The manufacturing, delivery and storage components under investigation are often extracted in isolation of the pharmaceutical product. Key points to consider are the number of components and material types that are to be tested, and the solvents with which to perform the extractions.
Simple storage systems, e.g. glass ampoules or plastic bottles with screw caps, will have a limited number of components. However, more intricate units, e.g. pump dispensers containing O-rings and springs, will contain multiple components which all require investigation. Secondary and tertiary packaging also needs to be considered at this stage.
To ensure a comprehensive representation of both organic and inorganic extractable species, it is imperative to perform extractions utilising a diverse range of solvents possessing distinct solvating capacities. In the context of liquid formulations, it is advisable to opt for solvents that closely mimic the pharmaceutical product's final composition, thereby facilitating the generation of an extractables profile that reflects a worst-case scenario. However, caution must be exercised to prevent the utilisation of solvents with excessive potency, as their aggressive nature may induce material degradation and consequently lead to an artificially inflated array of extractable species.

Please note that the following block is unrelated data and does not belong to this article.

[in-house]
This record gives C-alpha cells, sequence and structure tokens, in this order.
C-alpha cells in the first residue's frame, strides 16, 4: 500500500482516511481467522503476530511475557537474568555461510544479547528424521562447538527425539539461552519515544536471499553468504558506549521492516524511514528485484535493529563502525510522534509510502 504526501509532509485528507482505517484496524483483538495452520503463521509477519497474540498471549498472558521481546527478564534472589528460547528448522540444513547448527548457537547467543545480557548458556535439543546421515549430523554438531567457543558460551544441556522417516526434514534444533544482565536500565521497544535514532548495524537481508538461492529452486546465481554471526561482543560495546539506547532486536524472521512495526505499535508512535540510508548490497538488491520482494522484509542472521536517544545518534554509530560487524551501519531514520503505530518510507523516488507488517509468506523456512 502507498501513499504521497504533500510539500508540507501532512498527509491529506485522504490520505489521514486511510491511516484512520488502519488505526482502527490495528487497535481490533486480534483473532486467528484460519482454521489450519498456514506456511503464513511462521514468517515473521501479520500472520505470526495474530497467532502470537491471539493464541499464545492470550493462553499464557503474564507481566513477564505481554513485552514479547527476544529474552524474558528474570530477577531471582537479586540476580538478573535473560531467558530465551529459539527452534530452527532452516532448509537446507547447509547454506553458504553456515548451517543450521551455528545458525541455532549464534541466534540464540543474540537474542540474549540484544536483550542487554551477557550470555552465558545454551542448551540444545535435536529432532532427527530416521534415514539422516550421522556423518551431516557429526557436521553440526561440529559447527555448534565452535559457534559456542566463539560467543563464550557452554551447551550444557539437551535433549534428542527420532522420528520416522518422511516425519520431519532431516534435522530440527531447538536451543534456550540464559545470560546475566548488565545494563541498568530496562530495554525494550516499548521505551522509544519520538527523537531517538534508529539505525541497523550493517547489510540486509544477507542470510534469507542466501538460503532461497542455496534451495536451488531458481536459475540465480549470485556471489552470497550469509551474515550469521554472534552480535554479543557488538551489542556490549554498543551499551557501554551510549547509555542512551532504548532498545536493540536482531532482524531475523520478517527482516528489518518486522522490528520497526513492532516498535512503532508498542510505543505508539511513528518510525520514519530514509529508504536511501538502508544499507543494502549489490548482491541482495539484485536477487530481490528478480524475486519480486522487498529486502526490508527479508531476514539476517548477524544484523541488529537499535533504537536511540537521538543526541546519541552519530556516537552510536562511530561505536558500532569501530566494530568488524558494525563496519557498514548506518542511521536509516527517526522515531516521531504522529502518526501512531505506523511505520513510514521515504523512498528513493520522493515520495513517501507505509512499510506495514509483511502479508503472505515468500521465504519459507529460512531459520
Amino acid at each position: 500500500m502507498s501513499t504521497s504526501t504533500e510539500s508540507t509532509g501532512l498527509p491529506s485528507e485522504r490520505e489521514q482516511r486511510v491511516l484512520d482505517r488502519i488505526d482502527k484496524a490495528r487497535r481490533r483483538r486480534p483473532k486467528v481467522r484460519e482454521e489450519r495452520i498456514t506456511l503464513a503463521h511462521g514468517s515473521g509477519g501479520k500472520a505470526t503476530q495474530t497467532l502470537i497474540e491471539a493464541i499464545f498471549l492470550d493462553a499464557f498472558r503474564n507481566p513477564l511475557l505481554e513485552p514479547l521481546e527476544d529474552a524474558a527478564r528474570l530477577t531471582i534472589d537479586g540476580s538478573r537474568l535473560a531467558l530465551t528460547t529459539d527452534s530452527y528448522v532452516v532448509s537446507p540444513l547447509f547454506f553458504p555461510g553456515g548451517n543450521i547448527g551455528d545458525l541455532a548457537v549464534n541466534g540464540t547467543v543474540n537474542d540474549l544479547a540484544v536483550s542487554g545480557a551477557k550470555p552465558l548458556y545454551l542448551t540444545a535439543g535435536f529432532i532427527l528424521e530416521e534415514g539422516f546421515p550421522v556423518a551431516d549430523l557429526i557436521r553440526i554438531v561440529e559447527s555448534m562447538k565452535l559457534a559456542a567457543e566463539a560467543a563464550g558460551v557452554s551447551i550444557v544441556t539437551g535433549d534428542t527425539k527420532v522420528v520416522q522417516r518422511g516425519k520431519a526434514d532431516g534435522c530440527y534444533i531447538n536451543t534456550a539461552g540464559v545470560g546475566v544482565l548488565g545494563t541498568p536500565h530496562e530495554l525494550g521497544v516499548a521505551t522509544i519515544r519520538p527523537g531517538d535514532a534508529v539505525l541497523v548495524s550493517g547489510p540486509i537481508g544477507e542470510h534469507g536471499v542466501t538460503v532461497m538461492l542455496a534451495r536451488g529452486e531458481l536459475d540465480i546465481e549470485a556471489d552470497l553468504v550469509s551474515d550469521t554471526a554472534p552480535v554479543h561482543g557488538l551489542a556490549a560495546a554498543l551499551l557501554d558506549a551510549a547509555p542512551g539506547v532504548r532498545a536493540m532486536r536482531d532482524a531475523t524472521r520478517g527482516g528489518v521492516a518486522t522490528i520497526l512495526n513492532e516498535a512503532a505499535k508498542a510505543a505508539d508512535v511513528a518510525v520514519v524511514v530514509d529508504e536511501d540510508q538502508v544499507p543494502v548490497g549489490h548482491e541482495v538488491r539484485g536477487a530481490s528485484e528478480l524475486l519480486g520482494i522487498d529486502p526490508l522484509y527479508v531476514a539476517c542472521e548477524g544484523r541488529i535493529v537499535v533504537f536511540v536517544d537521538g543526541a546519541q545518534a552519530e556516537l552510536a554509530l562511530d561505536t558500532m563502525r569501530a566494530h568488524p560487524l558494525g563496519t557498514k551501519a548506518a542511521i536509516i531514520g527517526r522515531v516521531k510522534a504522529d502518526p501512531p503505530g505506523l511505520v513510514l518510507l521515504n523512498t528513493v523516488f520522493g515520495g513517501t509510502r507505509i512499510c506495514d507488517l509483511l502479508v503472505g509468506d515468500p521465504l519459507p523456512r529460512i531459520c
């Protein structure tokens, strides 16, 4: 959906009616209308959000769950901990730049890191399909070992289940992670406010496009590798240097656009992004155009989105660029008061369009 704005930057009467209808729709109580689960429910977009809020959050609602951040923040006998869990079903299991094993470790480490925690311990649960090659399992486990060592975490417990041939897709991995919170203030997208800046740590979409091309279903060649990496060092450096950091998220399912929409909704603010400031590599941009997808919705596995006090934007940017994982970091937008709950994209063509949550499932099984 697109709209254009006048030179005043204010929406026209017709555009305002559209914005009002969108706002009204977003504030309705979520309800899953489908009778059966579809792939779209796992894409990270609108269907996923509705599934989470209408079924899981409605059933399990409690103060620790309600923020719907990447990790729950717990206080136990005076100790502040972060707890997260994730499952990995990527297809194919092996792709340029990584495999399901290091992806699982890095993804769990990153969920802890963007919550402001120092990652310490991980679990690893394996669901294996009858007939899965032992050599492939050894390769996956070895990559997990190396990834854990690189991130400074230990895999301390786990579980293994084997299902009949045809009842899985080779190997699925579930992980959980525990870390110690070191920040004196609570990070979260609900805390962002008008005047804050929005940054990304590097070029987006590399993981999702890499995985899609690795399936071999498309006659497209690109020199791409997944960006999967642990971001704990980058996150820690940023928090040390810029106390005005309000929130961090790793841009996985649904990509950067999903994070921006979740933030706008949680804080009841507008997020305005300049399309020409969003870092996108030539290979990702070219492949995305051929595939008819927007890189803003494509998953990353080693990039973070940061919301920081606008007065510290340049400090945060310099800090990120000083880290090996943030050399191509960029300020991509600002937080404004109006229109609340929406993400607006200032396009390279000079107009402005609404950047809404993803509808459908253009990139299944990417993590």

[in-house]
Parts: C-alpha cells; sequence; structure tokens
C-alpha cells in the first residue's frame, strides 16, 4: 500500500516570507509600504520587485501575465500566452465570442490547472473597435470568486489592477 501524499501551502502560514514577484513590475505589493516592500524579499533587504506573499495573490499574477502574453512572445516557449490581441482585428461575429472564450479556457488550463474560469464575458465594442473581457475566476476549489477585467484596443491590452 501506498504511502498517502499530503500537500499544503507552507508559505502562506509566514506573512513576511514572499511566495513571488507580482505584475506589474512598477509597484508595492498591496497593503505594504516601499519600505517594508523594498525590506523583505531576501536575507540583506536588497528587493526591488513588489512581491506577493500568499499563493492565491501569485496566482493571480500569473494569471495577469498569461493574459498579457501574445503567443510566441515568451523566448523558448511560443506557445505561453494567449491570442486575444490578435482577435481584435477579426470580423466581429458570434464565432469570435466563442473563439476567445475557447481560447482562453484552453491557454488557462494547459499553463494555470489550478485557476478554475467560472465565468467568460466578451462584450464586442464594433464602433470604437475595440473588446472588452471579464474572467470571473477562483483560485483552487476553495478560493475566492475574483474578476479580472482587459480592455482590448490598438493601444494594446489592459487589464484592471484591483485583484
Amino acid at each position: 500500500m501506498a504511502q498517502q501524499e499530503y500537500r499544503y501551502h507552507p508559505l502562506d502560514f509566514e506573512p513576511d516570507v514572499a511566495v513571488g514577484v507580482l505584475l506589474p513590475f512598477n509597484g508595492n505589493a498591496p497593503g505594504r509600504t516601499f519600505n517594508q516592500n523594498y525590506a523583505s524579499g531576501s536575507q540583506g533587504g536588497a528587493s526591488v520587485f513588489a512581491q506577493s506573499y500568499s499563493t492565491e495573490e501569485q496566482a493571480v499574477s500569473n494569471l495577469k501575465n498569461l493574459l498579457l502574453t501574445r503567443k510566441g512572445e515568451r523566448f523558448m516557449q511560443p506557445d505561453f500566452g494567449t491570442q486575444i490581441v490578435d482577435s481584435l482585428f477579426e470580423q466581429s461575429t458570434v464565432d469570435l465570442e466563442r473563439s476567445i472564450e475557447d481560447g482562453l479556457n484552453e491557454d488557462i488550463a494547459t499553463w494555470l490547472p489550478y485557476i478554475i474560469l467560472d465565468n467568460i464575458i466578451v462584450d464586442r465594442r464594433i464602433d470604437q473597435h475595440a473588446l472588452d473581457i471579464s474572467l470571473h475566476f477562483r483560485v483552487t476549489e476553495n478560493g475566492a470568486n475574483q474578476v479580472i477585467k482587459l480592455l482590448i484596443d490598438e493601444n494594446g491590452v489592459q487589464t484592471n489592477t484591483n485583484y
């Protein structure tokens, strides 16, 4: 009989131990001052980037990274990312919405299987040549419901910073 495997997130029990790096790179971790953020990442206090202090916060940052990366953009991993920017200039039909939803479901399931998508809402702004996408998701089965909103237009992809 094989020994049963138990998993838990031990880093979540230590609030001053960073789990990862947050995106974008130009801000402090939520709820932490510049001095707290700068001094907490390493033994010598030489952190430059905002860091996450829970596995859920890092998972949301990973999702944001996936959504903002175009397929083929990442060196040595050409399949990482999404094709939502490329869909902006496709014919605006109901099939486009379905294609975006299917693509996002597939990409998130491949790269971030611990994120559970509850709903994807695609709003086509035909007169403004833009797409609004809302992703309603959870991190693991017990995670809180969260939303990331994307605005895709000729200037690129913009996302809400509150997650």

Two or three solvents are typically chosen, but more can be used if considered appropriate.
Common examples include:
The material type under investigation is an important consideration. It is necessary to perform extractions using all selected solvents on plastics and rubbers. However, conducting organic solvent extraction on metal springs would primarily yield inorganic impurities, resulting in limited usefulness. Therefore, optimising the extraction process requires thoughtful assessment of solvent compatibility with the specific components under investigation.
In an E&L study, predefined time-points are established prior to initiation, which can be conducted in parallel with a stability trial. Samples obtained at these timepoints undergo targeted screening with validated methods for leachables previously identified from the extractables study and untargeted screening for any newly discovered species during the leachables study. If any new leachables are found to exceed the Safety Concern Threshold (SCT), they are identified and subjected to toxicity assessment.